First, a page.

mprochnow | Sep 24, 2018 |
After acting up at home Max is sent to bed without dinner. Max imagines a world full of wild things. The wild things are big, scary monsters, but Max is able to tame them and become their king. Max parades around the jungle with his new friends the wild things. However, Max becomes homesick. Max says goodbye to the wild things and returns home, where he finds his dinner waiting for him.

I would use this book for grades Kindergarten through 3rd. This is a great tool to teach children about imagination. The teacher could add extension activities such as having the kids write about their own wild thing, or create one using art supplies. The children can use their imagination to create their own wild thing or narrative. ( )
  KaleyD | Sep 19, 2018 |
Classroom Extension ideas: 1. Have the kids make their very own wild thing/monsters. 2. Tell them to close their eyes and play some music and just let their imaginations run wild (be prepared with writing/drawing tools and supplies for them to use to capture their images) ( )
  Indiam16 | Sep 18, 2018 |
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First words
The night Max wore his wolf suit and made mischief of one kind and another, his mother called him wild thing. And so he said, "I'll eat you UP!" And so he was sent to bed without eating anything.
...Max said, "BE STILL!" and tamed them with the magic trick of staring into all their yellow eyes without blinking once and they were frightened and called him the most wild thing of all and made him king of all wild things.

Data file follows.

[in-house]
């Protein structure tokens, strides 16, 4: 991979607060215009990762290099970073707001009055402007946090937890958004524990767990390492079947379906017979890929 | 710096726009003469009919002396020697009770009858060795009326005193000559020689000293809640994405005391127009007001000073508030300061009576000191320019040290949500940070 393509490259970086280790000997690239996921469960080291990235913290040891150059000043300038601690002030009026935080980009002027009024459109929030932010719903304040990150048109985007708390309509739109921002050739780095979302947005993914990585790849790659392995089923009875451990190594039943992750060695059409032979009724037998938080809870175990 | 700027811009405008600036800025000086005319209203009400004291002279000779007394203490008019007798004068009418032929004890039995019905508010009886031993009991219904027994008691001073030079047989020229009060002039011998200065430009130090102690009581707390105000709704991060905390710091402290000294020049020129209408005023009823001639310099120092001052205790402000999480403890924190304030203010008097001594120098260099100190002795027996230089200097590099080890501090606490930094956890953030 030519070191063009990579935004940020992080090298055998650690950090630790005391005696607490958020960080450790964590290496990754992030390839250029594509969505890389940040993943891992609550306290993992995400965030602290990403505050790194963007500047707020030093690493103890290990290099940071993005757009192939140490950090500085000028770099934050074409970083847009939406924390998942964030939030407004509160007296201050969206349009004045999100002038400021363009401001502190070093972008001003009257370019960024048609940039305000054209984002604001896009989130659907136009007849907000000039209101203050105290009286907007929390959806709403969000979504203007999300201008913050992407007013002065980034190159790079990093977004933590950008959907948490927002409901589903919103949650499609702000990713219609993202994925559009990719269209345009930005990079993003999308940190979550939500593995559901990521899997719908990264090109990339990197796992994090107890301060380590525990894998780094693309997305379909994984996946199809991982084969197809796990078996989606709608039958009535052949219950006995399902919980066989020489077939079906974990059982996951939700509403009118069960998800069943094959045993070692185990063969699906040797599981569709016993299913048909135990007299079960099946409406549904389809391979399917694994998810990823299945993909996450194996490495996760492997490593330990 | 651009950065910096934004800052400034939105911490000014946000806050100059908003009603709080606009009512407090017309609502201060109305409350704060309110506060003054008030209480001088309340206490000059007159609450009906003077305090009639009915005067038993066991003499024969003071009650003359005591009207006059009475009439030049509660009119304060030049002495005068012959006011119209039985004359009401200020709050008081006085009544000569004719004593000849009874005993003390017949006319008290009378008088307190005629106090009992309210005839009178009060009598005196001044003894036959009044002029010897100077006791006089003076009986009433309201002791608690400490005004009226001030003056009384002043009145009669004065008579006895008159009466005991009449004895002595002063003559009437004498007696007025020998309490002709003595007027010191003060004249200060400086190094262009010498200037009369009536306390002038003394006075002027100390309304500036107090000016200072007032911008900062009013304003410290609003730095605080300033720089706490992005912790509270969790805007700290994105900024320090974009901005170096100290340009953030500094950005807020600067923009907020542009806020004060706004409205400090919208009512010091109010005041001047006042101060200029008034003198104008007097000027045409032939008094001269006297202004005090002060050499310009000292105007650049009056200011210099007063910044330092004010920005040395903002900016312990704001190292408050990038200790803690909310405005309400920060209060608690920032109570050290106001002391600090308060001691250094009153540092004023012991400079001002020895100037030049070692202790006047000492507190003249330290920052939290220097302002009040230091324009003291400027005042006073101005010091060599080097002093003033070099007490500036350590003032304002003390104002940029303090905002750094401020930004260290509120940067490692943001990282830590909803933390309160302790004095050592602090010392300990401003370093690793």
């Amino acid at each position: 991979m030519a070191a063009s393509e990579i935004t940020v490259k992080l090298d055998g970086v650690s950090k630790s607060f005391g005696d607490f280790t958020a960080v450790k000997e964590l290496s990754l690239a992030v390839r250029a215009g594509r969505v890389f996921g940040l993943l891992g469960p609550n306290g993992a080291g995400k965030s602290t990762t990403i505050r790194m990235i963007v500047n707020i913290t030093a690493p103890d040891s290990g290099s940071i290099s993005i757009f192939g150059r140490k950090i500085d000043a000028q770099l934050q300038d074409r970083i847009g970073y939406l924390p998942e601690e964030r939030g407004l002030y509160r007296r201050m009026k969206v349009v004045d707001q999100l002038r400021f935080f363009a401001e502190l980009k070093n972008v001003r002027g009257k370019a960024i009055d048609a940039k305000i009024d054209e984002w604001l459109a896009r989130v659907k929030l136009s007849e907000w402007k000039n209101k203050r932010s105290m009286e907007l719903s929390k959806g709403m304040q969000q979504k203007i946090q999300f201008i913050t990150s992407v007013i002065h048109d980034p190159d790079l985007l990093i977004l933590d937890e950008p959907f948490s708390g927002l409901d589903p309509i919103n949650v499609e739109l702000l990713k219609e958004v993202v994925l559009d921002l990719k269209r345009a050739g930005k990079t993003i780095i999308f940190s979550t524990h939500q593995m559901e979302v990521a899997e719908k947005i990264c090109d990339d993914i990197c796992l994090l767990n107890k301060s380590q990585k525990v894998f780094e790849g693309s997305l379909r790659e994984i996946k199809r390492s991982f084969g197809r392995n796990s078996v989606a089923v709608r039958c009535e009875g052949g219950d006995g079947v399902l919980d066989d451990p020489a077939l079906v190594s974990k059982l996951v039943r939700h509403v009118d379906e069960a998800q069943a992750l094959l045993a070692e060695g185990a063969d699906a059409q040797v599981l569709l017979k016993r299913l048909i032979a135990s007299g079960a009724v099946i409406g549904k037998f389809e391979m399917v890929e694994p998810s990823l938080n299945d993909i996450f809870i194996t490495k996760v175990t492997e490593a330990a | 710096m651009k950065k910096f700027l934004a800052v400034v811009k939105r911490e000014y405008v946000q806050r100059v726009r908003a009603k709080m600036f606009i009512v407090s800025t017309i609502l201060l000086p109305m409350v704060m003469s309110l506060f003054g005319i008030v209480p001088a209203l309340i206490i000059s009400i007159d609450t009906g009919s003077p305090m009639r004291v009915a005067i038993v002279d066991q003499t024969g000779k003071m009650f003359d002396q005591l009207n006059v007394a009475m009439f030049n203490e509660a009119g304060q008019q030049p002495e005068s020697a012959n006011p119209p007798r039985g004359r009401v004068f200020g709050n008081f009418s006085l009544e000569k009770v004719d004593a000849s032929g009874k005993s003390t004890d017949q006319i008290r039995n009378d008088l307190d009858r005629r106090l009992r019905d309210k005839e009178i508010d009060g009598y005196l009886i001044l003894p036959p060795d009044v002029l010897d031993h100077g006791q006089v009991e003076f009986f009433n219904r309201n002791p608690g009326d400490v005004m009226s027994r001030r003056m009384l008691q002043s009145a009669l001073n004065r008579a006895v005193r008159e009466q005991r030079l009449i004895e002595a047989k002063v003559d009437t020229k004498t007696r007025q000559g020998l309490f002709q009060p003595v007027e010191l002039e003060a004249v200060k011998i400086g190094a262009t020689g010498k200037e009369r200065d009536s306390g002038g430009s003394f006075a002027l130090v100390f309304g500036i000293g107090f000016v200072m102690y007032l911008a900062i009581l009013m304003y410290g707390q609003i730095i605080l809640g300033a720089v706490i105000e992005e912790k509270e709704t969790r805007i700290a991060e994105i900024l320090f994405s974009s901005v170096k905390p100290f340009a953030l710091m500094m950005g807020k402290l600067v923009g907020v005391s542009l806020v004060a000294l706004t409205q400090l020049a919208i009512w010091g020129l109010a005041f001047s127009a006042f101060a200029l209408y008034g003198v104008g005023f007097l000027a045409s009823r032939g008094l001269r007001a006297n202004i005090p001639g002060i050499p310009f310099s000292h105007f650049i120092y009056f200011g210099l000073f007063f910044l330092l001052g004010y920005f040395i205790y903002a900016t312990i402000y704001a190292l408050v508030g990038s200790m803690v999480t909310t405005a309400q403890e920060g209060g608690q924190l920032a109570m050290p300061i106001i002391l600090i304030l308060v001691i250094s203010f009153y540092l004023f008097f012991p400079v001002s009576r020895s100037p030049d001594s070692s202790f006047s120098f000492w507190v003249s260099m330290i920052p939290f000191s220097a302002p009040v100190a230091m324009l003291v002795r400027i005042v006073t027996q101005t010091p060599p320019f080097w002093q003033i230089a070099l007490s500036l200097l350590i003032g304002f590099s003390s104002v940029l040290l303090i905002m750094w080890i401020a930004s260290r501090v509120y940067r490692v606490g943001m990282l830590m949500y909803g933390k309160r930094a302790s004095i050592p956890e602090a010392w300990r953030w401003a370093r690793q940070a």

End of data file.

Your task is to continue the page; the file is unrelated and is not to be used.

"And now," cried Max, "let the wild rumpus start!"
Last words
Disambiguation notice
This book uses the same ISBN as a Disney Counting book.
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Wikipedia in English


Book description
Plot Summary: Max, a bit of a troublemaker, is sent to bed by his mother without any dinner. Dressed in his wolf suite, Max falls asleep in his room where it then transforms into a forest where "wild things" live. This is where Max's adventure begins.

Extensions: positive/negative reinforcement, universal social problems, creativity
Haiku summary
Sent to bed hungry?
Let the wild rumpus begin!
Master of my world.


Amazon.com Amazon.com Review (ISBN 0060254920, Hardcover)

Where the Wild Things Are is one of those truly rare books that can be enjoyed equally by a child and a grown-up. If you disagree, then it's been too long since you've attended a wild rumpus. Max dons his wolf suit in pursuit of some mischief and gets sent to bed without supper. Fortuitously, a forest grows in his room, allowing his wild rampage to continue unimpaired. Sendak's color illustrations (perhaps his finest) are beautiful, and each turn of the page brings the discovery of a new wonder.

The wild things--with their mismatched parts and giant eyes--manage somehow to be scary-looking without ever really being scary; at times they're downright hilarious. Sendak's defiantly run-on sentences--one of his trademarks--lend the perfect touch of stream of consciousness to the tale, which floats between the land of dreams and a child's imagination.

This Sendak classic is more fun than you've ever had in a wolf suit, and it manages to reaffirm the notion that there's no place like home.

(retrieved from Amazon Thu, 12 Mar 2015 18:06:23 -0400)

(see all 8 descriptions)

A naughty little boy, sent to bed without his supper, sails to the land of the wild things where he becomes their king.

(summary from another edition)

» see all 14 descriptions

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Average: (4.35)